Rubio has sold his proposal—introduced January 31 as the "Religious Freedom Restoration Act," or S. 2043—as a way to counter President Barack Obama's controversial rule requiring even religiously-affiliated schools and universities to offer copay-free birth control to their employees. But health care experts say that its implications could be far broader.

            If passed, the bill would allow any institution or corporation to cut off birth control coverage simply by citing religious grounds. It has 26 cosponsors in the Senate; a similar proposal sponsored by Rep. Jeff Fortenberry (R-Neb.) has 148 cosponsors in the House. On Wednesday, Speaker of the House John Boehner (R-Ohio) vowed to repeal Obama's rule, and Sen. Mitch McConnell (R-Ky.) pointed to Rubio's bill as a potential model for doing so.

            No entity has to cover birth control in a health plan if it can point to a religious reason for not doing so. And the entity itself is not required to have any religious affiliation. It could just be a plain old corporation. That means that if the middle-aged white guy who runs your company is religiously opposed to birth control, he can have it stripped out of your insurance plan—even if his Viagra is still covered. You could wake up the next morning and find you're paying full price for drugs that you once got for free or at much-reduced prices."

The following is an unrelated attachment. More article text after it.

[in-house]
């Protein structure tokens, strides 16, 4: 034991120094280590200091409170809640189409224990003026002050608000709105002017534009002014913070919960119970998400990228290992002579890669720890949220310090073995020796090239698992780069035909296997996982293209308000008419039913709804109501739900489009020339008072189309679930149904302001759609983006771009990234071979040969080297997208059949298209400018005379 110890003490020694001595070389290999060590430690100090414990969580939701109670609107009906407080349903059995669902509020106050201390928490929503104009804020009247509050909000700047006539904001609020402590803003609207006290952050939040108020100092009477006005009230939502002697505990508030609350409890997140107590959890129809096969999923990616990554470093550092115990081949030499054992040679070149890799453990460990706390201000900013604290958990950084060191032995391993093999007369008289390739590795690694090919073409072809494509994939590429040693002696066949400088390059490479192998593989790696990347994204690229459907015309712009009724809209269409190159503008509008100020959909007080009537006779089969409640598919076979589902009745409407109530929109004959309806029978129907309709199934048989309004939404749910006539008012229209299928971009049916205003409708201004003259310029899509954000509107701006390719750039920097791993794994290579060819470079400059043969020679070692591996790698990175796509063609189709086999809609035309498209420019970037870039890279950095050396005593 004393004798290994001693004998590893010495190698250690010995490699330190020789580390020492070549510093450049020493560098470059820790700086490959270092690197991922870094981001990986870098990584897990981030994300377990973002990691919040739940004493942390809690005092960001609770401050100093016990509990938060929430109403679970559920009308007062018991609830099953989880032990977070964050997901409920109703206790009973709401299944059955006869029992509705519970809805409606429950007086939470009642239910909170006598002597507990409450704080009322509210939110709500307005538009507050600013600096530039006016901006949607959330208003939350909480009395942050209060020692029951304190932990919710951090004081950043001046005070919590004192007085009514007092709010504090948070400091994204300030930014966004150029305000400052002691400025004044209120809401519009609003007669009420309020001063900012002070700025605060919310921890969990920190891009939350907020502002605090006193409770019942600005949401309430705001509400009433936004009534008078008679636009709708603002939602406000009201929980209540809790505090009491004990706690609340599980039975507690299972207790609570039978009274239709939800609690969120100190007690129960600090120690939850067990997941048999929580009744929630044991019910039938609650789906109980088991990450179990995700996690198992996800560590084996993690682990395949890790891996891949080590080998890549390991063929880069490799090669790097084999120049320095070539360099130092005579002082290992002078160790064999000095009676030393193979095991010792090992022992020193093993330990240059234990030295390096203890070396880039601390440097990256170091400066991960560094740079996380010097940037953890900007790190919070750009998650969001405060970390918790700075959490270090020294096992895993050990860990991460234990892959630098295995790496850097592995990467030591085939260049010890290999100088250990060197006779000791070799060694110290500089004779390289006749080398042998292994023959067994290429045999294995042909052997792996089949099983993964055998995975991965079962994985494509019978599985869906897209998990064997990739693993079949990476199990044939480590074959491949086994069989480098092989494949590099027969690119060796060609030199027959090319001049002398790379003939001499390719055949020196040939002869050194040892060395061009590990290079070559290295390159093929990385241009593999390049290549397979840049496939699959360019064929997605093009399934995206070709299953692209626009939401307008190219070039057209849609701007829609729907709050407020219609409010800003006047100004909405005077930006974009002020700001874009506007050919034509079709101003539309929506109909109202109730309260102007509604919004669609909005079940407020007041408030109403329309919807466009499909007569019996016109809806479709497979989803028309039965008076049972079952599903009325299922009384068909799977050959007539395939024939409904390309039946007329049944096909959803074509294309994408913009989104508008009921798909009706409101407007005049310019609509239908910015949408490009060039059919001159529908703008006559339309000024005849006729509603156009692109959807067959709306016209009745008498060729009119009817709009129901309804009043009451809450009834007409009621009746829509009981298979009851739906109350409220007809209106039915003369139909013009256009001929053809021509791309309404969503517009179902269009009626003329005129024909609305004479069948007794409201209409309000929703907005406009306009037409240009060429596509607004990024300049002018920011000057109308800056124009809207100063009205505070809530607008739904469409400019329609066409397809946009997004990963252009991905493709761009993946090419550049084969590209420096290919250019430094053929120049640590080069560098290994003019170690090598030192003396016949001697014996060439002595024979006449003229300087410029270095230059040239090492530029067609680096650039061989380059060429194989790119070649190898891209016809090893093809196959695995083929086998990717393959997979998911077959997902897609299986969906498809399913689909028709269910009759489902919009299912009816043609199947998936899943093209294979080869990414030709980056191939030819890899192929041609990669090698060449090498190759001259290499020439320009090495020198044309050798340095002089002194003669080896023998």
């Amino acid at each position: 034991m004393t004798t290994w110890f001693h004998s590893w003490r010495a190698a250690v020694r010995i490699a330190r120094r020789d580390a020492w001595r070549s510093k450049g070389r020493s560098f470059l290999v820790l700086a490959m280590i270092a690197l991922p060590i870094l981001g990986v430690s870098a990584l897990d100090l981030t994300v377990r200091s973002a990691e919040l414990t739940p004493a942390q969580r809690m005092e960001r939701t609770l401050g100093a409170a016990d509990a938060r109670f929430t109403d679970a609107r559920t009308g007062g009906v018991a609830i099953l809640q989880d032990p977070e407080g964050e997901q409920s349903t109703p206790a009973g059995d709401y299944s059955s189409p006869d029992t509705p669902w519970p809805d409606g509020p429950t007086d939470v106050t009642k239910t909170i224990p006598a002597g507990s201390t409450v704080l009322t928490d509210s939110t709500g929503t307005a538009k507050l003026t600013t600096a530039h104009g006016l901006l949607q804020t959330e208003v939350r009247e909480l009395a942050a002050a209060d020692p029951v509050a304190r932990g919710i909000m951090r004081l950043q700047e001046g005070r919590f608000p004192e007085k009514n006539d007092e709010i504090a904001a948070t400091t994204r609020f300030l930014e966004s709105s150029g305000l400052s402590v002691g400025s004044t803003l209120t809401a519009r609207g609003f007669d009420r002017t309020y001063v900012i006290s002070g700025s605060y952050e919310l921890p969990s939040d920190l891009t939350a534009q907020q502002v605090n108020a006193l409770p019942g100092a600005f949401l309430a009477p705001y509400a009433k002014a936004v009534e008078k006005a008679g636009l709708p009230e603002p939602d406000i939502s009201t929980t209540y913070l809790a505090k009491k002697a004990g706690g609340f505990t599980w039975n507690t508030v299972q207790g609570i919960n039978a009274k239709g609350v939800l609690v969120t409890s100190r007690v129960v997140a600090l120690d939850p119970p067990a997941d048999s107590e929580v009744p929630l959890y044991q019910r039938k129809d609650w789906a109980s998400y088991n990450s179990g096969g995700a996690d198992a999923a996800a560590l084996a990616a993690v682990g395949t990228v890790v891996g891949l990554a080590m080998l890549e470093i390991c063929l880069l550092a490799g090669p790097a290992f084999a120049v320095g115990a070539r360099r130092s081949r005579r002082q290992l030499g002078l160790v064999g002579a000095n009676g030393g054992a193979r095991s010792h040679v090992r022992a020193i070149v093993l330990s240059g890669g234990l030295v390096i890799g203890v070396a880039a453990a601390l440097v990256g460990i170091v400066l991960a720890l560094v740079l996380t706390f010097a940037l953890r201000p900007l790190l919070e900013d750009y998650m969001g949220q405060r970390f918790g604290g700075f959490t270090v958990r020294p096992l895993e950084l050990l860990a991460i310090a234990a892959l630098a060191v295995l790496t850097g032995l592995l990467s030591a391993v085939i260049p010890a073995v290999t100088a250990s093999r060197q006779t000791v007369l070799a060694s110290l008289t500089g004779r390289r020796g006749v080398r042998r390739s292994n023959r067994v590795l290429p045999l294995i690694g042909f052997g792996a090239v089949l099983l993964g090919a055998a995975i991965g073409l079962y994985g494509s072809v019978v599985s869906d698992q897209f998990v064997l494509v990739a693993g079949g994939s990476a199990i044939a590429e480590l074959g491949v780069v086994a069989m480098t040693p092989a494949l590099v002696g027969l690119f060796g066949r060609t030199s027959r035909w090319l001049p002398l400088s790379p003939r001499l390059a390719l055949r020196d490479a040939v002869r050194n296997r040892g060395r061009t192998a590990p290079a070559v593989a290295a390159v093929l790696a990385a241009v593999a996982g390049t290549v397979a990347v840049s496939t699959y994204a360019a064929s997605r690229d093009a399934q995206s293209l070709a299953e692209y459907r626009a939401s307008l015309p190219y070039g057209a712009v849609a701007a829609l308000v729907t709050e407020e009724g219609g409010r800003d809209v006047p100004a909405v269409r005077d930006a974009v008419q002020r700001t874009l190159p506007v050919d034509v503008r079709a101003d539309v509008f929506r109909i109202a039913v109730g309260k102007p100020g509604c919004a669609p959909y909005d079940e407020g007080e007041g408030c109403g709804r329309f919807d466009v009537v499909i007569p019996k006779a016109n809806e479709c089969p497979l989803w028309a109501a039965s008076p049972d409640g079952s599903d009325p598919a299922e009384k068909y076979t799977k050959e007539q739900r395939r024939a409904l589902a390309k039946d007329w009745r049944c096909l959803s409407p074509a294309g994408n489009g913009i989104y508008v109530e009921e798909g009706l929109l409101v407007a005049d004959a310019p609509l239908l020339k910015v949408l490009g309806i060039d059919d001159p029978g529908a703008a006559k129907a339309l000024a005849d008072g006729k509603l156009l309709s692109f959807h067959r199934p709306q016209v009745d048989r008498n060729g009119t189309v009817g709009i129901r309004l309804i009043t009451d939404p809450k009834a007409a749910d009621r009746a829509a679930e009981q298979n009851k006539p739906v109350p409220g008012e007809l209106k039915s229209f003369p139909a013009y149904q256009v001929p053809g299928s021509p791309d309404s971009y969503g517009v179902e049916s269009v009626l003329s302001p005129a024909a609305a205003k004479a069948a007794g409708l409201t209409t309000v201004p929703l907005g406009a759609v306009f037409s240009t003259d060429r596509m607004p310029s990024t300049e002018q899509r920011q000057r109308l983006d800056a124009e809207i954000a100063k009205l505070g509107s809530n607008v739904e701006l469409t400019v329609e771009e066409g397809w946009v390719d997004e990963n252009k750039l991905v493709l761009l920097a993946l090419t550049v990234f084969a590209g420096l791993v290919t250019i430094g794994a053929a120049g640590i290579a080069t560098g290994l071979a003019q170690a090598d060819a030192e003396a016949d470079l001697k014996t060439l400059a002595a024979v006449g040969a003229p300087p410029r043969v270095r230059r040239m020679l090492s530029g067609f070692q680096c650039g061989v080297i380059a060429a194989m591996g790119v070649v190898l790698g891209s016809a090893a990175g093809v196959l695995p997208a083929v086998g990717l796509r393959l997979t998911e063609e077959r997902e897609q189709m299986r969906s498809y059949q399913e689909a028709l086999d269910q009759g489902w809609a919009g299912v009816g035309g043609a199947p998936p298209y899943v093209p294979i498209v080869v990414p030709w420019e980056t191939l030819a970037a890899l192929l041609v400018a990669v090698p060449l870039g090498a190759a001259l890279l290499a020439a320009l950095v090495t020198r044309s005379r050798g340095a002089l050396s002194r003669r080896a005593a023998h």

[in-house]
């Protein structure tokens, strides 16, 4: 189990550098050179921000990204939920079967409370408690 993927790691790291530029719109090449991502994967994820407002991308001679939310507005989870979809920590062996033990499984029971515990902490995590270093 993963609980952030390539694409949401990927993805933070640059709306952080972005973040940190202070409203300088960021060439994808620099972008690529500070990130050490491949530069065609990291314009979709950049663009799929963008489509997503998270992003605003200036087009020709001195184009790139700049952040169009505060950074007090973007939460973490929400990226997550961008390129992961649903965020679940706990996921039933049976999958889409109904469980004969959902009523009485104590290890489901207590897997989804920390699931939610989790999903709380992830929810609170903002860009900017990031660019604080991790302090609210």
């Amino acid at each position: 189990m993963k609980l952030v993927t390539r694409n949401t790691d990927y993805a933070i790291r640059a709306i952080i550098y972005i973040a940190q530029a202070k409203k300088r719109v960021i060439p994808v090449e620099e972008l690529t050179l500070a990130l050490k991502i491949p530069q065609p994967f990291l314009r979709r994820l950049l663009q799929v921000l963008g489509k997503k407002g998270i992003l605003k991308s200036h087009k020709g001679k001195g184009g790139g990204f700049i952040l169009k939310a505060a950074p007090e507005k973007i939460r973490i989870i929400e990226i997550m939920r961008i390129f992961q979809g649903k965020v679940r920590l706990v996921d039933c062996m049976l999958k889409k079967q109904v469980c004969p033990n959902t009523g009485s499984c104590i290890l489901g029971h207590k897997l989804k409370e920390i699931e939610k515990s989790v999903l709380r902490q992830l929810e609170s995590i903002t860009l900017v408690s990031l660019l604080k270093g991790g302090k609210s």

*****

            Now, since this policy of Obama's was the same under Bush, can anyone explain why the R's and Bishops are now so against it?

  4. WillStarr profile image82
    WillStarrposted 6 years ago

    The First Amendment prohibits government from making any law that interferes with the free exercise of religion. That's the problem.

    I suspect the whole Obamacare law is about to be found unconstitutional.

  5. guyd profile image57
    guydposted 6 years ago

    Mitt Romney says that corporations are people. That being said, his corporation has pillaged, looted and destroyed many "corpeople". Doesn't that make him a serial killer? or least a serial rapist?

    1. lovemychris profile image66
      lovemychrisposted 6 years agoin reply to this

      Yes. Where are the prosecutions?

      People break the law, people are arrested and charged.....we are waiting.

  6. lovemychris profile image66
    lovemychrisposted 6 years ago

    Churches are excempt from this rule.
    It's only when they get into the public domain like education and hospitals, etc...which take tax-payer money--which includes women--that they cannot discriminate!

    What you are advocating is women of all stripes and religions having to foot the bill for their own discrimination.

    And..like a blogger asked yesterday: What if my religion is against war? Shall I then be allowed to remove my taxes from it?

    What if my religion is against Blow-hards? Shall Russssshhhh still be allowed on the Public Airwaves??

    Keep your religion in the church thank you.

    Separation is in the Constitution too you know.

  7. guyd profile image57
    guydposted 6 years ago